Engine Turbocharger with Waste Gate
Turbo and Supercharging, I
Due to the reduction in air density by gaining altitude, lower air pressure or higher ambient temperatures an aircraft engine loses some of its rated power. At about 10000 ft the air pressure has dropped some 25%.
Thus the engine gets 25% less air per intake stroke and therefore is reduced in power output. Aircraft performance suffers in climb ratio's, cruise speed and more.
Even the pilot in an unpressurized cabin suffers and must be on extra oxygen when staying longer than thirty minutes above 10000 ft.
But carrying oxygen bottles for the engine is not very practical considering the amount of air it needs per minute. We therefore need a different solution.
This is found in the form of an exhaust turbocharger or a geared supercharger and they are driven by the engine compressing the air before feeding it to the engine and on these pages we will discuss both systems and see how they operate.
Induction and Exhaust
Air needed for combustion is fed through the intake filter (which cleans the air from any damaging particles like vulcanic ash or dust), to the carburettor (not on a diesel) into inlet manifold and on to the combustion chamber and leaves via the exhaust manifold. In this process and due to the design on the air inlet (mainly drag), pressure is lost and the engine can not get its full volumetric efficiency.
Climbing to altitude also reduces air pressure around the aircraft and that is not helping either. A normally aspirated engine thus develops full rated power only on sea level with the throttle wide open and under ISA conditions.
So we need to compensate for the loss of air density by compressing the intake air before it enters the combustion chamber and this will make up for the loss of air pressure. By doing this we can reach a couple of objectives: regain power lost due to climbing by keeping sea level pressure preset in the air intake upto a certain altitude or increase sea level power by increasing the inlet pressure to higher than sea level pressure.
The maximum amount of supercharging is limited by engine design and by the inevitable rise in temperature due to compression of air which could cause detonation. Intercoolers, lowering the compression of the engine, higher octane fuel all help reducing the risk of detonation. On the pilot side: avoiding too high MAP with a too low RPM (for example: 35" MAP and 1800 RPM) will help too.
Some aircraft use ram air to reduce the loss of ambient air pressure during climb. Air is taken in at the front of the engine so that the air is pressurized by the speed of the aircraft. Lancair uses a special valve so that the pilot can select either filtered air for ground operations and unfiltered ram air when flying at altitudes higher than 1000 ft. Dyn Aero uses an air intake in the top cowling with a coarse prefilter, so the engine always has filtered ram air.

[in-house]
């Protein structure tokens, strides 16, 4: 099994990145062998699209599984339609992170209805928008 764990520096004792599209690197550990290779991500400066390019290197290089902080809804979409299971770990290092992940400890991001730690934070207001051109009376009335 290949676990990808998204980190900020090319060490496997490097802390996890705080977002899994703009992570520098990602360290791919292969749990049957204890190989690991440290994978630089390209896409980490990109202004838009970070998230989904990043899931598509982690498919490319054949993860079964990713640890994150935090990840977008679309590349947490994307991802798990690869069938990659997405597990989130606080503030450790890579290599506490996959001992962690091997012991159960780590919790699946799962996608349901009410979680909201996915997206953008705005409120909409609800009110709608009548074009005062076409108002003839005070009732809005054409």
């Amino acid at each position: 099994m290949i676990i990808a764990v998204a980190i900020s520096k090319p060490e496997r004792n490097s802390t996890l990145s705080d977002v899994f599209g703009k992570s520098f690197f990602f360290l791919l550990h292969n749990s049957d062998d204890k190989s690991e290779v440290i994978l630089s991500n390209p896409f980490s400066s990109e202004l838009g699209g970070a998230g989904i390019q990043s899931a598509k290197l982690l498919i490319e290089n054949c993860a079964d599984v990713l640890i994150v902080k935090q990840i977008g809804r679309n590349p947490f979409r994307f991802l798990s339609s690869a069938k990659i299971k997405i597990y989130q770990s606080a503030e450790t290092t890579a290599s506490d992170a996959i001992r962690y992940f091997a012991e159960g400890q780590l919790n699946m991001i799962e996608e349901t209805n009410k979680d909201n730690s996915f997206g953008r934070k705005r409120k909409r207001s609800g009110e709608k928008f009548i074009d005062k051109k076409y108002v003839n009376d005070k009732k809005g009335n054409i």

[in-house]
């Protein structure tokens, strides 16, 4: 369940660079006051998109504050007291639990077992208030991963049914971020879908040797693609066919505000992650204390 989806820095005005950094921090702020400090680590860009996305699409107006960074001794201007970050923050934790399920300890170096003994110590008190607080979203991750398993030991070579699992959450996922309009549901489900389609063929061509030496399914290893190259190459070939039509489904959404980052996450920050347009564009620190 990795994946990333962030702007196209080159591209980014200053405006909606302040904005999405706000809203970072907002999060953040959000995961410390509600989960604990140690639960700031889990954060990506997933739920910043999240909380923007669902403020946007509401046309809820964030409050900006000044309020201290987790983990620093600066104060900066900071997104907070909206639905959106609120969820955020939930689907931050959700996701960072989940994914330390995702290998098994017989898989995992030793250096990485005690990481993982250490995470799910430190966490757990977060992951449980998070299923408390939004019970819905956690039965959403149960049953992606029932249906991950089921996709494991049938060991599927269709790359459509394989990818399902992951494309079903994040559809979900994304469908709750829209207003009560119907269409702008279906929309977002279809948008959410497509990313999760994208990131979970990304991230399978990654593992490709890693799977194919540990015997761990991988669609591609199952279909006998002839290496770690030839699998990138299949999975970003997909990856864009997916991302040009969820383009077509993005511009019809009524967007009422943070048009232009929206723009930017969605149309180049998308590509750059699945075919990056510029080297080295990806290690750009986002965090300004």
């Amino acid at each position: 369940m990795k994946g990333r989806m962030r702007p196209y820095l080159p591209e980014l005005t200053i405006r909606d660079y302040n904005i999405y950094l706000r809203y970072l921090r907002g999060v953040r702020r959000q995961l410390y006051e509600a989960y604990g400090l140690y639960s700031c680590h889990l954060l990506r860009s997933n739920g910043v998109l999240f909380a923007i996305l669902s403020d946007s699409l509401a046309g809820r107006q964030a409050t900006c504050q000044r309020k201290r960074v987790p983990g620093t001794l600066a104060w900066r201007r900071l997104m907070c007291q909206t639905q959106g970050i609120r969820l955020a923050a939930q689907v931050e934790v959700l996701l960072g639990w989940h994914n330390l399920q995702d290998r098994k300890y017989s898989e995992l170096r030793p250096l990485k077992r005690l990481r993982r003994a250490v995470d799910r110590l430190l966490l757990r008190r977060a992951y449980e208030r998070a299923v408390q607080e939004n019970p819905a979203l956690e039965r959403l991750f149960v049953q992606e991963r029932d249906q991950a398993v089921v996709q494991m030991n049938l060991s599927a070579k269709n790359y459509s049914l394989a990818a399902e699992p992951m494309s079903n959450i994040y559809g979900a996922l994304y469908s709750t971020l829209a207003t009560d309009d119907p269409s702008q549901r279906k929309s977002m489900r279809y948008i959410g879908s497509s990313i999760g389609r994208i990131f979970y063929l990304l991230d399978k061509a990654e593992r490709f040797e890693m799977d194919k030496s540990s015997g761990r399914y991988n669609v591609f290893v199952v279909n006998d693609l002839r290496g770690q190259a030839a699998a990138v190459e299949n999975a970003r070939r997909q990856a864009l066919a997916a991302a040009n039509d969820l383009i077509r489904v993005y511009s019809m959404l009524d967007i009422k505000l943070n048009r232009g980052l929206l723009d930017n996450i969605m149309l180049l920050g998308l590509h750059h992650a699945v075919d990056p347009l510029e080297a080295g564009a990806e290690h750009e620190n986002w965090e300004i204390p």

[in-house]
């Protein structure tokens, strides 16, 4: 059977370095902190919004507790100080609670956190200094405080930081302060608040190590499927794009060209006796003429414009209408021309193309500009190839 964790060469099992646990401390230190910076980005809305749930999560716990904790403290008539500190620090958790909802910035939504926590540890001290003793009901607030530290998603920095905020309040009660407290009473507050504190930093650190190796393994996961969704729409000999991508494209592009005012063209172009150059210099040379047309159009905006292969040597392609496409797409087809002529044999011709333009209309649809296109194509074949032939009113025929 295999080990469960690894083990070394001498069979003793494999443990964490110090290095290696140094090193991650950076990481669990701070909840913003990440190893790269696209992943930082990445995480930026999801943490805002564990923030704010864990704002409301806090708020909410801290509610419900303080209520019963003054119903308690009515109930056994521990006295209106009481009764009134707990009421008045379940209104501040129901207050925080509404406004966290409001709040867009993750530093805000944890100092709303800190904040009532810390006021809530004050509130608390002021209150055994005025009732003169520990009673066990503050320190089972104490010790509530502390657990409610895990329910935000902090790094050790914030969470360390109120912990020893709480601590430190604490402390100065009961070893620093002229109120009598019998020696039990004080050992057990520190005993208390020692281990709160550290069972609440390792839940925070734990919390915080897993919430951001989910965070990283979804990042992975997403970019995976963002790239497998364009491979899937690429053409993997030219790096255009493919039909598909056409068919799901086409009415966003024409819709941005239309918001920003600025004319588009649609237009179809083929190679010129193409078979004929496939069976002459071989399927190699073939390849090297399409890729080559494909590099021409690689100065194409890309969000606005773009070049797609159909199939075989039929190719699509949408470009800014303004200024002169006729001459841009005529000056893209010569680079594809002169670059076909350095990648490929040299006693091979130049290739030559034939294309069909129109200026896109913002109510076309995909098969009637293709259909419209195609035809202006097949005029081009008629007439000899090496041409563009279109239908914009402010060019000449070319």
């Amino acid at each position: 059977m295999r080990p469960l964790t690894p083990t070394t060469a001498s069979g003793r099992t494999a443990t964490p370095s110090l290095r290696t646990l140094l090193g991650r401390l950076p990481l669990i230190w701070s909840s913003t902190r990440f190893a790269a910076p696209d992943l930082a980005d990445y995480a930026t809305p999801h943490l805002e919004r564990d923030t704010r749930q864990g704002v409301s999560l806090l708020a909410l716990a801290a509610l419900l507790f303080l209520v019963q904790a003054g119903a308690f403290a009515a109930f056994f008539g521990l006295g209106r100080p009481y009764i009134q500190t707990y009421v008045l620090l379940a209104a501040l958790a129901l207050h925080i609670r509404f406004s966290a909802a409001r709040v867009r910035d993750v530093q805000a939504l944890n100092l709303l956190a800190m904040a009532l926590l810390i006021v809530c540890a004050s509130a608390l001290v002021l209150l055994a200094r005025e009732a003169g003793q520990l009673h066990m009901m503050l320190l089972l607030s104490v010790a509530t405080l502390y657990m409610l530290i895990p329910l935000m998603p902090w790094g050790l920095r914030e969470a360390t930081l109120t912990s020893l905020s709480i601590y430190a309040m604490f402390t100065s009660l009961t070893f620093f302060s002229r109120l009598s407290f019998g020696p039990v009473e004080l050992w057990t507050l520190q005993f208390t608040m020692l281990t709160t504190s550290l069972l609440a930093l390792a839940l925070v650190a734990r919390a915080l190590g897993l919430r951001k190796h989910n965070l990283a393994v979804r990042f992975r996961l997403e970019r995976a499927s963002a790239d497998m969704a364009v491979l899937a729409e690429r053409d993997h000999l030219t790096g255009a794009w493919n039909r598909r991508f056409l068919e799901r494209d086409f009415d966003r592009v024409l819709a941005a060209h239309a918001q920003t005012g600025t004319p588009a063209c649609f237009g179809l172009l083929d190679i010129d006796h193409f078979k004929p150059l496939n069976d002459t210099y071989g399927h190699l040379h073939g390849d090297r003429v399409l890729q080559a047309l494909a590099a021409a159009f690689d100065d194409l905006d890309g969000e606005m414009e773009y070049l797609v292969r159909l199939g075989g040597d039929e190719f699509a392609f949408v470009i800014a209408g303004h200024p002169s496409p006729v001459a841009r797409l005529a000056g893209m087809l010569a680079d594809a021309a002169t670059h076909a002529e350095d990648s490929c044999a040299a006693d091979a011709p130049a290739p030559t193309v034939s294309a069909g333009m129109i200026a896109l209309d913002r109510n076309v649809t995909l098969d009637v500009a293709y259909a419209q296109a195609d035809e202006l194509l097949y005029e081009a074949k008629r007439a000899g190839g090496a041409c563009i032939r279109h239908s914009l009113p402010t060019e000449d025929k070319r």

For maximum performance and the least amount of loss in the intake system: keep tubing as short as possible, use wide diameter tubes, no sharp bends and make use of ram air by installing the air intake into the airstream pointing forward for good use of airspeed pressure.
We have two methods available of supercharging: by a geared (single or multiple stages) supercharger or by an exhaust driven turbocharger. Both principles will be discussed below and on the next page.
These were used on the larger piston aero engines of bygone days. Think about the Merlin engines in the Mustang, Hurricane and/or Spitfire aircraft. These superchargers were mechanically connected to the crankshaft via a single, dual or multistage gearbox. Either can be operated by the pilot or automatically.
Today you can find these superchargers (or roots blower types) on some two stroke aero diesel engines for starting and low power operation. A number of car manufacturers still use them too, Mercedes to name one.
Intake air is fed through the carburettor and to the impeller of the supercharger, an big advantage is that the air/fuel mixture will be thoroughly mixed and atomized before being fed to the engine, resulting in a much more efficient combustion.
As airplanes grew larger this meant that engines needed more power too, so superchargers also grew bigger. But this added weight and running the supercharger also costs engine power thus the net result was not as high as could be possible. And, out from the exhaust pipes came high temperature, high velocity gasses which still had a lot of energy left in them. Thus the exhaust driven turbocharger invention was closeby.